Investigating the response of biotite to impact metamorphism

Examples from the Steen River impact structure, Canada

E. L. Walton, Thomas Sharp, J. Hu, O. Tschauner

Research output: Contribution to journalArticle

2 Citations (Scopus)

Abstract

Impact metamorphic effects from quartz and feldspar and to a lesser extent olivine and pyroxene have been studied in detail. Comparatively, studies documenting shock effects in other minerals, such as double chain inosilicates, phyllosilicates, carbonates, and sulfates, are lacking. In this study, we investigate impact metamorphism recorded in crystalline basement rocks from the Steen River impact structure (SRIS), a 25 km diameter complex crater in NW Alberta, Canada. An array of advanced analytical techniques was used to characterize the breakdown of biotite in two distinct settings: along the margins of localized regions of shock melting and within granitic target rocks entrained as clasts in a breccia. In response to elevated temperature gradients along shock vein margins, biotite transformed at high pressure to an almandine-Ca/Fe majorite-rich garnet with a density of 4.2 g cm−3. The shock-produced garnets are poikilitic, with oxide and silicate glass inclusions. Areas interstitial to garnets are vesiculated, in support of models for the formation of shock veins via oscillatory slip, with deformation continuing during pressure release. Biotite within granitic clasts entrained within the hot breccia matrix thermally decomposed at ambient pressure to produce a fine-grained mineral assemblage of orthopyroxene + sanidine + titanomagnetite. These minerals are aligned to the (001) cleavage plane of the original crystal. In this and previous work, the transformation of an inosilicate (pargasite) and a phyllosilicate (biotite) to form garnet, an easily identifiable, robust mineral, has been documented. We contend that in deeply eroded astroblemes, high-pressure minerals that form within or in the environs of shock veins may serve as one of the possibly few surviving indicators of impact metamorphism.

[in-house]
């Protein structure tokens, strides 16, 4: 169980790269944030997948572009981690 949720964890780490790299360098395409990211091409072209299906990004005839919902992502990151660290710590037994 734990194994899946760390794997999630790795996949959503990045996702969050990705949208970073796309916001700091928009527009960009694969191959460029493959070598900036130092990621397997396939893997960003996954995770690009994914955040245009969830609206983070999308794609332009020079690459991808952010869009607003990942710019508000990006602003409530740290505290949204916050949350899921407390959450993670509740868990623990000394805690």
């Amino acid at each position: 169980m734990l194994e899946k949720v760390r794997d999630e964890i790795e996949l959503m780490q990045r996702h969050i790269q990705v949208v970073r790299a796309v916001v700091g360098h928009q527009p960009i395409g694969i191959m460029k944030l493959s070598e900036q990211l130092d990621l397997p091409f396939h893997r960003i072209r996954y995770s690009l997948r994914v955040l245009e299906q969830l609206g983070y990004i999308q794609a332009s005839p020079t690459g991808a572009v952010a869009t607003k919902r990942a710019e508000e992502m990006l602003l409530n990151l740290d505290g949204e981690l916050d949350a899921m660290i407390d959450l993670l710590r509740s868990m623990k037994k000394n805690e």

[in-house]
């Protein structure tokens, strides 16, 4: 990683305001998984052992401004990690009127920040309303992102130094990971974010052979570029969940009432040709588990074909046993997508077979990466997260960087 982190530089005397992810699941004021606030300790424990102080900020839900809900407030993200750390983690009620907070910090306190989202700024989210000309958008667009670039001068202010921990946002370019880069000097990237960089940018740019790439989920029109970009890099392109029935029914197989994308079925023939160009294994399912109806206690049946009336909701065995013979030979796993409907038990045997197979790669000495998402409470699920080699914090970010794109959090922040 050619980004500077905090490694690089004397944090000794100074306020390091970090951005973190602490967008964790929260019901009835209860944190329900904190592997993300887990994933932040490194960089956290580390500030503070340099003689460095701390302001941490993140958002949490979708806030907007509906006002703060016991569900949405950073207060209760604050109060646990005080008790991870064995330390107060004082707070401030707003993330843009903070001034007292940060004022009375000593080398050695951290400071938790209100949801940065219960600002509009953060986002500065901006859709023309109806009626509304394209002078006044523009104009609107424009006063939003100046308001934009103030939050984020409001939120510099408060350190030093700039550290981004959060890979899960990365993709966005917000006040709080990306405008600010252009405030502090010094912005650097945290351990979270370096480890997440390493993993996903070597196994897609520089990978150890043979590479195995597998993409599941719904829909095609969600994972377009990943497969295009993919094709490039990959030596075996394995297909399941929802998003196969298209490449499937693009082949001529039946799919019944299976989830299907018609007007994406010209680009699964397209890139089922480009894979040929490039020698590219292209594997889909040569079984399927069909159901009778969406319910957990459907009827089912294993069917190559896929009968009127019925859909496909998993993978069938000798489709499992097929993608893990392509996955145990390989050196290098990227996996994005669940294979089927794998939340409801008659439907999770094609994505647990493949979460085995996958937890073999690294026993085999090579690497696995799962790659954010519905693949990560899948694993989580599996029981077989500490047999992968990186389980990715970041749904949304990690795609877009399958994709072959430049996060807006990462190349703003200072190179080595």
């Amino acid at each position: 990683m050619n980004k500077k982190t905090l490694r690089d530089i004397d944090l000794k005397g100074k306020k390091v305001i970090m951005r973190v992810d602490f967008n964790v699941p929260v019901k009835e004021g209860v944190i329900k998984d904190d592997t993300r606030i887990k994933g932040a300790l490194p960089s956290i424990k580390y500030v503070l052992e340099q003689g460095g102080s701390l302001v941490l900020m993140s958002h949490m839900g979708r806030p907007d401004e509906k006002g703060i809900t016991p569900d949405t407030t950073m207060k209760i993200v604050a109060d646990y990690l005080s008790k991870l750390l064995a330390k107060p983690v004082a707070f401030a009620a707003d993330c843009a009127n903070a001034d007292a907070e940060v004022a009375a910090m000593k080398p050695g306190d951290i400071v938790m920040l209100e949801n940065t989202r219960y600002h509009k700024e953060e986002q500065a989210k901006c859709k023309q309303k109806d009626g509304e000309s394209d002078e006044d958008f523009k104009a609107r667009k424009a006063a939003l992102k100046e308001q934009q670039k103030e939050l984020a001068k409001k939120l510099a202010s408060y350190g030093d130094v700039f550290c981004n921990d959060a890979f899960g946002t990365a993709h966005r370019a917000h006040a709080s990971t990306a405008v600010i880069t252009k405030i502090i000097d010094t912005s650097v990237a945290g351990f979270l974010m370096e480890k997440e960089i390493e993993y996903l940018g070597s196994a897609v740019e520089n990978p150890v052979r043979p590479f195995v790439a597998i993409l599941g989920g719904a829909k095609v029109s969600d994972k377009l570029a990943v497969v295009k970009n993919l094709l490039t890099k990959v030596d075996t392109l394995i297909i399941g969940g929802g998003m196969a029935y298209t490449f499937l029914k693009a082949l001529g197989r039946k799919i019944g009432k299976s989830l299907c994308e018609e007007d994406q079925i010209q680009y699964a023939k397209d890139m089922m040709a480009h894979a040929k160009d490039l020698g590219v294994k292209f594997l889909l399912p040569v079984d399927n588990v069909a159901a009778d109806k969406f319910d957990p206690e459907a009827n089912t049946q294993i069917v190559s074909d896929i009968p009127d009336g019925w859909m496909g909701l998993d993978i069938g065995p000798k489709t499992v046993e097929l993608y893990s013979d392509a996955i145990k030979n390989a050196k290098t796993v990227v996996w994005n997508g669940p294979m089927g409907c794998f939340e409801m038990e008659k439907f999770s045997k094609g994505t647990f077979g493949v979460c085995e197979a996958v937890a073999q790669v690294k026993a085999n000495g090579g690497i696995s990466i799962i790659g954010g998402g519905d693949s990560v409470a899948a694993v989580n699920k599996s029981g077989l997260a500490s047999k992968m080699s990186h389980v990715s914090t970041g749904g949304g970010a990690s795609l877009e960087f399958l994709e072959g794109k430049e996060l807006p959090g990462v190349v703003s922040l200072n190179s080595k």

Original languageEnglish (US)
Pages (from-to)75-92
Number of pages18
JournalMeteoritics and Planetary Science
Volume53
Issue number1
DOIs
StatePublished - Jan 1 2018

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impact structure
biotite
Canada
rivers
metamorphism
shock
garnet
garnets
minerals
inosilicate
mineral
veins
river
phyllosilicate
breccia
clast
margins
majorite
pargasite
almandine

ASJC Scopus subject areas

  • Geophysics
  • Space and Planetary Science

Cite this

Investigating the response of biotite to impact metamorphism : Examples from the Steen River impact structure, Canada. / Walton, E. L.; Sharp, Thomas; Hu, J.; Tschauner, O.

In: Meteoritics and Planetary Science, Vol. 53, No. 1, 01.01.2018, p. 75-92.

Research output: Contribution to journalArticle

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